And it was! Actually, all three days of Bouchercon (we skipped out too early on Sunday for it to count) were great. I got Meghan Abbott's autograph, got to meet an internet friend, and really enjoyed luxuriating in a few days of non-stop book and writing discussion. I have a mile-wide soft spot for talking about writing as a craft, especially with regard to structure, so this was all catnip. Aside from all the Meghan Abbott panels--she was there for Best Short Story, Best Novel, and Guest of Honor interview--my favorite might have been the panel on using reporter heroes, which I chose almost at random from three things I wanted to go to at the same time. But the panelists were all lively, engaged, and full of professional detail and insights about the unique in-between role reporters can play in mysteries (they're not cops, so they can't compel people to talk to them, but people are more likely to talk to them; they don't generally carry guns and are therefore more vulnerable than cops or PIs; their allegiance is to truth and full discovery rather than to justice, which just slightly shifts the moral balance).

And, awesomely, I finally got to meet Sarah/herowndeliverance in person, first for a dinner and then for a lunch, and it was just very nice to get to have an extended face-to-face conversation finally. I'm so glad she was able to make it to Toronto. (Apparently she and S. were both worried about whether or not the other would like them, but everyone universally liked each other.) There was some slight mistiness at the end of that lunch.
extrapenguin: Photo of horse's head (Default)
([personal profile] extrapenguin Oct. 23rd, 2017 05:37 pm)
16. One of your favorite classical songs
Gustav Holst - Mars, the Bringer of War (The rest of the planets suite is pretty nice, too.)

What can I say? I'm boring and also I don't listen to much any classical music. Mars is a rare example of a classical music where even I can admit something happens. Also, I like planets.

(In other news: it's snowing!)
oracne: turtle (Default)
([personal profile] oracne Oct. 23rd, 2017 08:28 am)
It's a good thing I had scheduled activities, this weekend, or I could easily have hermited under a blanket the whole time.

Friday night was dinner with friends and a concert; I didn't gym, but did walk home, a little over a mile.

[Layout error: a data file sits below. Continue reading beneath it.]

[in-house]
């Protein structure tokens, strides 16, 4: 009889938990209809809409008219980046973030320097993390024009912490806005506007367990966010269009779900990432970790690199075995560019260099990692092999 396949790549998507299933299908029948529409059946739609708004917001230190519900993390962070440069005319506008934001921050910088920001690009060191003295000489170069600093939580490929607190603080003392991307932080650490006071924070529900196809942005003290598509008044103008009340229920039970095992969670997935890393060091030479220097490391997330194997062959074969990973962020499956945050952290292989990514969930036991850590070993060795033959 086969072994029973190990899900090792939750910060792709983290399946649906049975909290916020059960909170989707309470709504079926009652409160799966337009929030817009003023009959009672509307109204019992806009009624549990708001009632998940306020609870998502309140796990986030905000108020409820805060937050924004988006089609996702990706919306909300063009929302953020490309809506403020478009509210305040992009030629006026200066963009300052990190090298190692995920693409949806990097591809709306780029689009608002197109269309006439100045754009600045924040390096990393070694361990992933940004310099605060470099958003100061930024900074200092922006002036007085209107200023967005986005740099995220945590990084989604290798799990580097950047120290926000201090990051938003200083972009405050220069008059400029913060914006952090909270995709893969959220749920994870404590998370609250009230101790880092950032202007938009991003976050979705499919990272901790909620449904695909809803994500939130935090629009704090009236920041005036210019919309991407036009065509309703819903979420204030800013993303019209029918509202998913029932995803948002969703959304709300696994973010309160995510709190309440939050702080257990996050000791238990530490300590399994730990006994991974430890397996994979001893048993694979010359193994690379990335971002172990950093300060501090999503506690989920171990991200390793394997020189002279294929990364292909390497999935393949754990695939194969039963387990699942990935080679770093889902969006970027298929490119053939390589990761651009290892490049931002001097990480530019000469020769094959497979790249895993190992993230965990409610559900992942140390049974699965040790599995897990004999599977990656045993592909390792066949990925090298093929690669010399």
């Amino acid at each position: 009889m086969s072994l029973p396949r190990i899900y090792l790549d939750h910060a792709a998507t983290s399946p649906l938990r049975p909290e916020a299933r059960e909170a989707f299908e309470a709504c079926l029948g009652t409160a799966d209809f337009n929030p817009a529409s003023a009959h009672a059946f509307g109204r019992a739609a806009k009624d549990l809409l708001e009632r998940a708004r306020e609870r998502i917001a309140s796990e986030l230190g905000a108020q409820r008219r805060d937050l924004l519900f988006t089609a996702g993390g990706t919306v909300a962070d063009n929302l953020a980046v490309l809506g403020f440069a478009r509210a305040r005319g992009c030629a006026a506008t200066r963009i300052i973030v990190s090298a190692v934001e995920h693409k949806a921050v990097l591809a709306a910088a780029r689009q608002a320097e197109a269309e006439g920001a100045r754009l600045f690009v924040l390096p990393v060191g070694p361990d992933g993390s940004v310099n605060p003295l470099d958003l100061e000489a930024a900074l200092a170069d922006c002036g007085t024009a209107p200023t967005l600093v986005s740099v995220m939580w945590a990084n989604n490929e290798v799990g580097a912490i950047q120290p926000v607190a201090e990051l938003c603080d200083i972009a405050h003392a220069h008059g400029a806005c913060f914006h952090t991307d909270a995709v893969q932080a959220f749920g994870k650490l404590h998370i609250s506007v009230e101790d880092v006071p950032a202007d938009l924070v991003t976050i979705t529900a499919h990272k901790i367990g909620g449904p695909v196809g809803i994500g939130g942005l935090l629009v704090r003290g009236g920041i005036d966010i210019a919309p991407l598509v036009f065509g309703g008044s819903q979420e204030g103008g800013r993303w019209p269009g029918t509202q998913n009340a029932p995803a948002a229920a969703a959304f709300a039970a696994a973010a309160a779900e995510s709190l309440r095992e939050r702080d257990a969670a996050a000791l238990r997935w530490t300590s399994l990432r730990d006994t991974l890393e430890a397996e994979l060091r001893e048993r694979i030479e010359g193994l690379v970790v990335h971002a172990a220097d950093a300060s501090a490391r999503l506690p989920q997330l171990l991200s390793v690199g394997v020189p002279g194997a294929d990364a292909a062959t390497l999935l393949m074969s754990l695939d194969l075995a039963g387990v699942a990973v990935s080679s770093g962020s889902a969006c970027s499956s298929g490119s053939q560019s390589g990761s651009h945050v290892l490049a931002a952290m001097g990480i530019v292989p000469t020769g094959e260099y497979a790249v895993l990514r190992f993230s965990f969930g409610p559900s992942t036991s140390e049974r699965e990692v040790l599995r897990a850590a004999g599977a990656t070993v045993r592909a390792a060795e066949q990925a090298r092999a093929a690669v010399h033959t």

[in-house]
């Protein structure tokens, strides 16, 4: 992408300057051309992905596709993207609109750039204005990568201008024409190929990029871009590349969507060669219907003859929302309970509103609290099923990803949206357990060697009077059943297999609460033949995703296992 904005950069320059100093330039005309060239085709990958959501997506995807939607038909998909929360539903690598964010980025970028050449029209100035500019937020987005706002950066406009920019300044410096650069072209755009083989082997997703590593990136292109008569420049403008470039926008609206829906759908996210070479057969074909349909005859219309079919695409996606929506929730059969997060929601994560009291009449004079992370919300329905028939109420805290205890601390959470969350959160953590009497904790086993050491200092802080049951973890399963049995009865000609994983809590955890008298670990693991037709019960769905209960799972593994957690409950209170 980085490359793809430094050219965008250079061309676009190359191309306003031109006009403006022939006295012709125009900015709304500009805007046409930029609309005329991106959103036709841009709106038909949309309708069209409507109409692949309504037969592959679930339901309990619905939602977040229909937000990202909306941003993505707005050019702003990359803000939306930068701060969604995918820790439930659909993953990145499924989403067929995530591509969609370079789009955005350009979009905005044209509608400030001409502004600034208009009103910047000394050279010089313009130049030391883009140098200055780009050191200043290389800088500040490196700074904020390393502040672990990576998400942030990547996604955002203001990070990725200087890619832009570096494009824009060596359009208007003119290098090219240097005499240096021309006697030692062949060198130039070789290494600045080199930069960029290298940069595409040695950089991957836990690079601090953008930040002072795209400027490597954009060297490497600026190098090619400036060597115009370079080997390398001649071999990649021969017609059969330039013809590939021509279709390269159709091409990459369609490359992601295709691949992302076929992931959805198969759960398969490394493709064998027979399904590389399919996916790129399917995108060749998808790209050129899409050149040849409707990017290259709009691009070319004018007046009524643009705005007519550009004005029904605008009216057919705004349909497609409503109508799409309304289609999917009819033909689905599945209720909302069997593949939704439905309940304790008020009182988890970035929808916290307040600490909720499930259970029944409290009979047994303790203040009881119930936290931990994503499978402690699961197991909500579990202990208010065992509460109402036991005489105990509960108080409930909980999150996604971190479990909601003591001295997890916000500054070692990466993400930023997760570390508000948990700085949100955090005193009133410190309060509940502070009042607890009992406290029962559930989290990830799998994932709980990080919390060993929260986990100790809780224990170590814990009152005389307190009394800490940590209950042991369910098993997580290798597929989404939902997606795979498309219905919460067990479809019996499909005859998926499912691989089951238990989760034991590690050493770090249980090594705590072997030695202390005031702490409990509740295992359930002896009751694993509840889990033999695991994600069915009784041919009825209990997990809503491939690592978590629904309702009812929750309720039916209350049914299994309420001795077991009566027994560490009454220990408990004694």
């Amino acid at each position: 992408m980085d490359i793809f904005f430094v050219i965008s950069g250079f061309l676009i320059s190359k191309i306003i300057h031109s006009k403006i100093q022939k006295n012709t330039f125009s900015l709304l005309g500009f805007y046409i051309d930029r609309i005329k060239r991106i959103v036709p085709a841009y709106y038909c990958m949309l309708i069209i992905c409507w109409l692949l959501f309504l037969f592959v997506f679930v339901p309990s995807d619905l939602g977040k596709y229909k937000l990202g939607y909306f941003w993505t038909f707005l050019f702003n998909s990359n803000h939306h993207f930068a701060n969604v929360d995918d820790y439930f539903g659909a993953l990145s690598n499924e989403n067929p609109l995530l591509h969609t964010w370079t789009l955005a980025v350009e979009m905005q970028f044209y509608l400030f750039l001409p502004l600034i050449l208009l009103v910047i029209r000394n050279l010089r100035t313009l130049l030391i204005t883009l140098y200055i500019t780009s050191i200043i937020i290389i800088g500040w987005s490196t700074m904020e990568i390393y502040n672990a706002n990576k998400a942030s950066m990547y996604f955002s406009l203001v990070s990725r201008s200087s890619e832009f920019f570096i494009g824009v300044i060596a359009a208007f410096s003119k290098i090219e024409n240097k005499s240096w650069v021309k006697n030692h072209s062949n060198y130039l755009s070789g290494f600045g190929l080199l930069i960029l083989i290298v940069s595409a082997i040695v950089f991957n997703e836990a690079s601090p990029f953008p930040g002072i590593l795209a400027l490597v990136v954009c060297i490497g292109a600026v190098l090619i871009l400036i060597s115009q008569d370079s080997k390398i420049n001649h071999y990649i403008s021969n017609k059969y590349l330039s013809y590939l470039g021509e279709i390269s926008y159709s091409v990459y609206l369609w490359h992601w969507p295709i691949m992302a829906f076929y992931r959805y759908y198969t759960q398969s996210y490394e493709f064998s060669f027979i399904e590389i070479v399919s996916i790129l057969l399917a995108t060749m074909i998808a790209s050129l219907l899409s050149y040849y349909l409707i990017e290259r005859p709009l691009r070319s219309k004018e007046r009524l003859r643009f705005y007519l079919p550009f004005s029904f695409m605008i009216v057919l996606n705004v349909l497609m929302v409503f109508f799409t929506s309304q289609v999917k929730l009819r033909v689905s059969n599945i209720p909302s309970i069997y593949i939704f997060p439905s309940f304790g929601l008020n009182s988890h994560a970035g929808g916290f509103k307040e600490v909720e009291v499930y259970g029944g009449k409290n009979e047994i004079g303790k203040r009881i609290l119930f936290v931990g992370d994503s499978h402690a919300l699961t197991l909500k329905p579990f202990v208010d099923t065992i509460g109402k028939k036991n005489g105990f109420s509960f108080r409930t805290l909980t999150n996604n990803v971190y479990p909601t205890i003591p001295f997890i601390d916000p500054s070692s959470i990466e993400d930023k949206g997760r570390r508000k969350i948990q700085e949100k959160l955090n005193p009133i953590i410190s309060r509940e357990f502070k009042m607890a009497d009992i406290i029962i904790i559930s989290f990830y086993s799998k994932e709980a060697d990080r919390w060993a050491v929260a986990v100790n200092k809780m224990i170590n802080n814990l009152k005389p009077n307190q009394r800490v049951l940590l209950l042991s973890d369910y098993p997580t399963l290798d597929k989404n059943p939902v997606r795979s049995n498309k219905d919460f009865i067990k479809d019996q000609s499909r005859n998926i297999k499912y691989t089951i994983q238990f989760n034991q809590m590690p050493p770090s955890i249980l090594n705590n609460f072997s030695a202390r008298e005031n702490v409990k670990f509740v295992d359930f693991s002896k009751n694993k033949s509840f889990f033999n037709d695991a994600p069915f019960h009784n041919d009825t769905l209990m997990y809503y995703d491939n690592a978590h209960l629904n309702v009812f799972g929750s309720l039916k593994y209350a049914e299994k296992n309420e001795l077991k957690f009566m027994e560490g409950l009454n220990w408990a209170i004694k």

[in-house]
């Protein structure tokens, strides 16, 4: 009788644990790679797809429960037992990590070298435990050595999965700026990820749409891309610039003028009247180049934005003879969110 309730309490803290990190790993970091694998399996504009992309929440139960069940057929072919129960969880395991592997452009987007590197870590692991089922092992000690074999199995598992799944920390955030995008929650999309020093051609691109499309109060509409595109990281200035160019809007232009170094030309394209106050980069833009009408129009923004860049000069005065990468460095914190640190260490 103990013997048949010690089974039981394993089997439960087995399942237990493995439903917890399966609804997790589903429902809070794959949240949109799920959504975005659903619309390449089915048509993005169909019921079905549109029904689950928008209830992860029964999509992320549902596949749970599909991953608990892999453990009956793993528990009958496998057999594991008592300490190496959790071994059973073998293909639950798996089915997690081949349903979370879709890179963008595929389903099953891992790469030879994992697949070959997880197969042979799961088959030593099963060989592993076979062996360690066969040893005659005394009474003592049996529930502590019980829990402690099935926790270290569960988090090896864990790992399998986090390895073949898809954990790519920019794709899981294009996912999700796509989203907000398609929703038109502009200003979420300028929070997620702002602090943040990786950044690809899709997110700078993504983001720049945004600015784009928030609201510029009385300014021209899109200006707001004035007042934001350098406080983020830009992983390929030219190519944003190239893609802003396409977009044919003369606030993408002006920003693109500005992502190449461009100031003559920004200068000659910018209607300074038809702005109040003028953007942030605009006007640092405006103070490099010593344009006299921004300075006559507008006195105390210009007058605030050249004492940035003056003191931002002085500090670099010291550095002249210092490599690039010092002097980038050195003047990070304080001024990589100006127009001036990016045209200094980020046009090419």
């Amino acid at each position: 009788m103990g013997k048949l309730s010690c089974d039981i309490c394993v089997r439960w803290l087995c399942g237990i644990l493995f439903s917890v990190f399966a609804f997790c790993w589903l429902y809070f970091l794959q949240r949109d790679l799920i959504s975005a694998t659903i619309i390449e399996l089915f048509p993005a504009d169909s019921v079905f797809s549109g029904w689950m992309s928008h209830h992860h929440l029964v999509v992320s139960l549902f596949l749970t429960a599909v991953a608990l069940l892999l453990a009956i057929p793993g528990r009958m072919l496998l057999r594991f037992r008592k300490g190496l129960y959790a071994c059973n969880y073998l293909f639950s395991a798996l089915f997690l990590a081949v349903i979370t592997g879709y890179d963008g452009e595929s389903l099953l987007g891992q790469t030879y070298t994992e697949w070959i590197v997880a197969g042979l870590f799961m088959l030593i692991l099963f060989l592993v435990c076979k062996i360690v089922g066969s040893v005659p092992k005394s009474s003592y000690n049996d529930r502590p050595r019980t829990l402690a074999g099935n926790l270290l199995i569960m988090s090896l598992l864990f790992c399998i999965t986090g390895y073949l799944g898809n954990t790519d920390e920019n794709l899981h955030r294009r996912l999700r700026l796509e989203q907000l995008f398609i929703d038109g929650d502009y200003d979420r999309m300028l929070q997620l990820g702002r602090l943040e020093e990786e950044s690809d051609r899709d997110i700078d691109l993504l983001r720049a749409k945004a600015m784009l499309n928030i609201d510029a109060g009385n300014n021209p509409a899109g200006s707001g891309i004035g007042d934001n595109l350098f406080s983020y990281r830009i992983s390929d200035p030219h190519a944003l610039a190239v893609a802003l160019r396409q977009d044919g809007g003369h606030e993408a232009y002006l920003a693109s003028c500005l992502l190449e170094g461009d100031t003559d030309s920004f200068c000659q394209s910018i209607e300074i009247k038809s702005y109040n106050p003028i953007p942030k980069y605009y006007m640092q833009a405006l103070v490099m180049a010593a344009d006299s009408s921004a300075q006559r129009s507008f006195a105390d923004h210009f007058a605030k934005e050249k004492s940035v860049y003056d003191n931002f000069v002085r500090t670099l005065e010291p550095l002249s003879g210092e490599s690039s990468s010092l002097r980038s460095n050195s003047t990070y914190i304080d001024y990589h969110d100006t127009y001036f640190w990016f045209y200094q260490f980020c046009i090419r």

Saturday, I did two loads of laundry and then met up with Ms. 9; among other things, we walked to the ice rink for the public skate, and got milkshakes, because the nearby gelato place closed! Shocker! Then I met up with a friend for an evening concert. We had gelato at the place in my neighborhood afterwards while we discussed the concert. You know it's art if it makes you think about it afterwards.

The concert was a World War One-themed program, which transitioned between movements from a period (English) requiem, popular songs done as solos or chorally, and poetry. Being a WWI geek, I was familiar with all the material except the requiem. I discovered I didn't like the poetry aspect, because the narrators were often speaking over either the percussionist or singing, and I apparently can't track that sort of thing, despite being very familiar with the poems. The mixture of mediums throughout left me a little unsettled, unable to concentrate on the music as much as I would have liked. I think I would have preferred hearing the requiem all in one go, instead of having the movements spread throughout the program; though I can see why did it, as the program was broken into three thematic sections. So, it was art, and I got to chat briefly with my friend in the choir afterwards.

Sunday, I woke up normally, but then went back to bed for another three hours. I went to afternoon brunch with a friend, bought peanut butter, then went home, put away some but not all of the laundry, and spent the rest of the evening reading in bed.
The Bonds That We Save
DCU/MCU; Peggy Carter, Etta Candy, Diana of Themyscira; g; 1,040 words
In which Peggy Carter meets Etta Candy.

Slightly cleaned up from the version I posted on tumblr last night. Or read it on AO3.

This could be the start of a beautiful friendship. )

~*~

Feedback is always welcome.

~*~
.